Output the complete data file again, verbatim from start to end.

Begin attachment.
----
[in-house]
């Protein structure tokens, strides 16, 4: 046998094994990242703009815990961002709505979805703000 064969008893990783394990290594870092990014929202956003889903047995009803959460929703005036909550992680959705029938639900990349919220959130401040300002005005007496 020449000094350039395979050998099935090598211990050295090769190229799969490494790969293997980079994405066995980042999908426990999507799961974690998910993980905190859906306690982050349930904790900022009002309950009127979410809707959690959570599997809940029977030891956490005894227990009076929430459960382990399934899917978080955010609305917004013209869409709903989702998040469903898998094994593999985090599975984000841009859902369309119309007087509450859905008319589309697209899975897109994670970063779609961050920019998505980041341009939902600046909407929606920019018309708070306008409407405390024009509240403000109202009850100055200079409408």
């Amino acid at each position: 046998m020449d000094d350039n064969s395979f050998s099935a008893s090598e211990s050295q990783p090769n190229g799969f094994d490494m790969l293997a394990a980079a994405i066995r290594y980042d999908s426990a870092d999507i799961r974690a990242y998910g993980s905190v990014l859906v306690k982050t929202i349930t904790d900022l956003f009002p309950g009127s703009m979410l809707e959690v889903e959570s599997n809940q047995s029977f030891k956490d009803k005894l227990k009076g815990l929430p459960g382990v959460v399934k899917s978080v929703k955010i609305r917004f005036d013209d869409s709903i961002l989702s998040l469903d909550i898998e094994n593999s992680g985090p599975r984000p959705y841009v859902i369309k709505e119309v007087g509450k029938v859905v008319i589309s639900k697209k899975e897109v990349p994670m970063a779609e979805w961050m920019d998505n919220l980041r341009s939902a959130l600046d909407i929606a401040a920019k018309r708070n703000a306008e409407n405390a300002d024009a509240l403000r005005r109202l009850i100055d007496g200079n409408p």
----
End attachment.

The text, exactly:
[in-house]
């Protein structure tokens, strides 16, 4: 046998094994990242703009815990961002709505979805703000 064969008893990783394990290594870092990014929202956003889903047995009803959460929703005036909550992680959705029938639900990349919220959130401040300002005005007496 020449000094350039395979050998099935090598211990050295090769190229799969490494790969293997980079994405066995980042999908426990999507799961974690998910993980905190859906306690982050349930904790900022009002309950009127979410809707959690959570599997809940029977030891956490005894227990009076929430459960382990399934899917978080955010609305917004013209869409709903989702998040469903898998094994593999985090599975984000841009859902369309119309007087509450859905008319589309697209899975897109994670970063779609961050920019998505980041341009939902600046909407929606920019018309708070306008409407405390024009509240403000109202009850100055200079409408």
């Amino acid at each position: 046998m020449d000094d350039n064969s395979f050998s099935a008893s090598e211990s050295q990783p090769n190229g799969f094994d490494m790969l293997a394990a980079a994405i066995r290594y980042d999908s426990a870092d999507i799961r974690a990242y998910g993980s905190v990014l859906v306690k982050t929202i349930t904790d900022l956003f009002p309950g009127s703009m979410l809707e959690v889903e959570s599997n809940q047995s029977f030891k956490d009803k005894l227990k009076g815990l929430p459960g382990v959460v399934k899917s978080v929703k955010i609305r917004f005036d013209d869409s709903i961002l989702s998040l469903d909550i898998e094994n593999s992680g985090p599975r984000p959705y841009v859902i369309k709505e119309v007087g509450k029938v859905v008319i589309s639900k697209k899975e897109v990349p994670m970063a779609e979805w961050m920019d998505n919220l980041r341009s939902a959130l600046d909407i929606a401040a920019k018309r708070n703000a306008e409407n405390a300002d024009a509240l403000r005005r109202l009850i100055d007496g200079n409408p």